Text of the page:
Just in case…

You may have seen the reports in the media recently saying that marriage has come back into fashion. It appears that more and more people have decided to get married, especially older people.

Marriage is a good thing. Couples who are married are much less likely to split up than unmarried couples. Marriage provides a stable environment in which to raise a family. But, if it goes wrong, divorce is usually inevitable. 42% of marriages end in divorce. Having a pre-nuptial agreement in place may help to keep the financial cost of a divorce to a minimum.

Did I have a prenup when I got married? No. When Mrs Armstrong and I tied the knot a decade ago, prenups were generally considered to not be worth the paper that they were written on. It never even occurred to me.

However, the law has changed. There have been a number of developments in case law about prenups over the last few years which have enormously enhanced the position of pre-nups in English law. The Family Court will now take into account the presence of a pre-nup, although it’s not the only factor that the court will take into account. Pre-nups are about to be given a statutory basis so that that they may be binding, depending upon the circumstances. Once considered to be void for reasons of public policy, they are now considered to be a good thing.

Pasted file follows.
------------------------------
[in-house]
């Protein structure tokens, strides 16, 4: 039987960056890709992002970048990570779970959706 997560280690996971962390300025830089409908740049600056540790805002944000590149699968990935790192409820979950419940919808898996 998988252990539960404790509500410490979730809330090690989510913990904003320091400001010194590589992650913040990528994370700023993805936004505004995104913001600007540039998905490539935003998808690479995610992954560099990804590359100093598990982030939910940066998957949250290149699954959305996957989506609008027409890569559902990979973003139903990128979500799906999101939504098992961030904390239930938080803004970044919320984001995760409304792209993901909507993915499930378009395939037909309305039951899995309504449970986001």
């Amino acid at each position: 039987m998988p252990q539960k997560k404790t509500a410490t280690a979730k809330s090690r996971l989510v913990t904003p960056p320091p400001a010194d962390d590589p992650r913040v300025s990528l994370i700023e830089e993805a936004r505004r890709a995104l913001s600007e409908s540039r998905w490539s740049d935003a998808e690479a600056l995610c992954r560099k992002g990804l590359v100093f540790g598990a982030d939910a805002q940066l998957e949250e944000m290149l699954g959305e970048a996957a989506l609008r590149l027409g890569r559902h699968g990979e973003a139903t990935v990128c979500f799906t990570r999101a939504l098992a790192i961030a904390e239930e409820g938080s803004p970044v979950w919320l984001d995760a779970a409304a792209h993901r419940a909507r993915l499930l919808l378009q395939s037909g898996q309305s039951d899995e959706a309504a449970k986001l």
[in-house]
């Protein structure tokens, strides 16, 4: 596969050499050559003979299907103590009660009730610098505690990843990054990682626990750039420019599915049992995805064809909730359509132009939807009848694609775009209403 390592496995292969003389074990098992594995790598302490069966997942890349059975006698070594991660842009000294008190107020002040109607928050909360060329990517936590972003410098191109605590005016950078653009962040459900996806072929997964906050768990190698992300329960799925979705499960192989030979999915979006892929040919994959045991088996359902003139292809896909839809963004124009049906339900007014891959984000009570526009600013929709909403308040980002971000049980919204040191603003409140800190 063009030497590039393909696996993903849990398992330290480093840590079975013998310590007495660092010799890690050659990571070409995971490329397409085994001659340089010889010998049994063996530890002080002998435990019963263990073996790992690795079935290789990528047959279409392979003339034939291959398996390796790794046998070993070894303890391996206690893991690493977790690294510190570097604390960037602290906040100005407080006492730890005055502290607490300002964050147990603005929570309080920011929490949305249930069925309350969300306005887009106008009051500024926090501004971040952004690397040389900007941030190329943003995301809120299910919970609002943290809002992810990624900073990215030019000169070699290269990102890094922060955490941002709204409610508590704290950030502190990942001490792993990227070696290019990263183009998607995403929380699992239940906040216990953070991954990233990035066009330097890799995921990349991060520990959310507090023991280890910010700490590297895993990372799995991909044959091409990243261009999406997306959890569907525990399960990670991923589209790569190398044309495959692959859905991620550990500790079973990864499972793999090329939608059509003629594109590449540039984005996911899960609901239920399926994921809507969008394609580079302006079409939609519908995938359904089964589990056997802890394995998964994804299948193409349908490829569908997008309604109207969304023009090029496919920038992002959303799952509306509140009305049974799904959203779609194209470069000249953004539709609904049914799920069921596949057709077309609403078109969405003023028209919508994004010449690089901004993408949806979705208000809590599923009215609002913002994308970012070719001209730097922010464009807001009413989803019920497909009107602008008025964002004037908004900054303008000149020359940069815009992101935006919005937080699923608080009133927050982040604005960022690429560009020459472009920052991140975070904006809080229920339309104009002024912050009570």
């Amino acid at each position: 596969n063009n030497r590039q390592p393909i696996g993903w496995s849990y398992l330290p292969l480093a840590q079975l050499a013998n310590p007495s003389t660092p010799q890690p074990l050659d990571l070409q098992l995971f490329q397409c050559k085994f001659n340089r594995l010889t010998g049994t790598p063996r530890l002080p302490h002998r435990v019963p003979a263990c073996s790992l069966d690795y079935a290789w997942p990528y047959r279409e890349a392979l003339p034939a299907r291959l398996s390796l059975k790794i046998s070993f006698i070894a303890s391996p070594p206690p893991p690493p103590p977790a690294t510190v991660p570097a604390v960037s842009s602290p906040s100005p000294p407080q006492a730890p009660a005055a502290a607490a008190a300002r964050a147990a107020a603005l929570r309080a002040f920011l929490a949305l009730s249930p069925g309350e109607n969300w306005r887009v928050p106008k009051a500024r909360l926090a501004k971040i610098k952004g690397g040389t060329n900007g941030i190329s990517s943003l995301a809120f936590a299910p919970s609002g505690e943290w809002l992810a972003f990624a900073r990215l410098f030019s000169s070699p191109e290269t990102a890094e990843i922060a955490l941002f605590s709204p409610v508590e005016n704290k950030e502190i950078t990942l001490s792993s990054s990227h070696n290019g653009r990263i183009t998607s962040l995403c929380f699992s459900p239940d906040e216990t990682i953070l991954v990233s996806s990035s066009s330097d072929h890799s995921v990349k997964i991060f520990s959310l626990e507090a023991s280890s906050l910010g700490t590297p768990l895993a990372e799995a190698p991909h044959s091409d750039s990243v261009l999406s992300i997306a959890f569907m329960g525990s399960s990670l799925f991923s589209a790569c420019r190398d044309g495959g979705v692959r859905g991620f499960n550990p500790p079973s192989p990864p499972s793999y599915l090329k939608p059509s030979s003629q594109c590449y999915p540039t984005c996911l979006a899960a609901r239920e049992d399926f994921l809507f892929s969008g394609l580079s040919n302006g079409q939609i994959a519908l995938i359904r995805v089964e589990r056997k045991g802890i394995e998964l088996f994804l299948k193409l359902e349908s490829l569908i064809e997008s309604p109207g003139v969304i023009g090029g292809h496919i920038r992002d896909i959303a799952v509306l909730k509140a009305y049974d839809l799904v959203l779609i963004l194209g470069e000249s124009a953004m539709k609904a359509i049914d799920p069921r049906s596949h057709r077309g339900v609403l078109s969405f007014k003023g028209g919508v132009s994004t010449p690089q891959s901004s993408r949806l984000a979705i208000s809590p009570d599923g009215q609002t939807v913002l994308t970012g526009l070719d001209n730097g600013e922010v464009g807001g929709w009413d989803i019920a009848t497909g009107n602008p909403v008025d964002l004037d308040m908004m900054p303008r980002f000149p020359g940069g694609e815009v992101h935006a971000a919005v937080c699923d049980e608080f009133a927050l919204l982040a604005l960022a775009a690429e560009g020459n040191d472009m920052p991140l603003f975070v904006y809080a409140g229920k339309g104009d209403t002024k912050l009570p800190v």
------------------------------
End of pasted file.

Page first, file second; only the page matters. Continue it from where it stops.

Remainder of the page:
A prenup may be of little value to a young couple, who have little capital to protect or who are planning on having a family. The arrival of children may render a prenup unacceptable to the Court if it does not meet the children’s needs. However, for people who are marrying later in life, or marrying for the second time and who want to protect assets that they hung on to in a divorce, a prenup may be considered essential.

If you have wedding plans and want to consider having a prenup, you should both seek separate legal advice without delay. Don’t leave it till the last minute. Prenups done just before a wedding may be unenforceable as the court may feel that they were signed under duress. You wouldn’t leave it till the last minute to order the dress or the cake, or to book the photographer and the venue. Don’t leave it till the last minute to consult a solicitor.

14 June 2014

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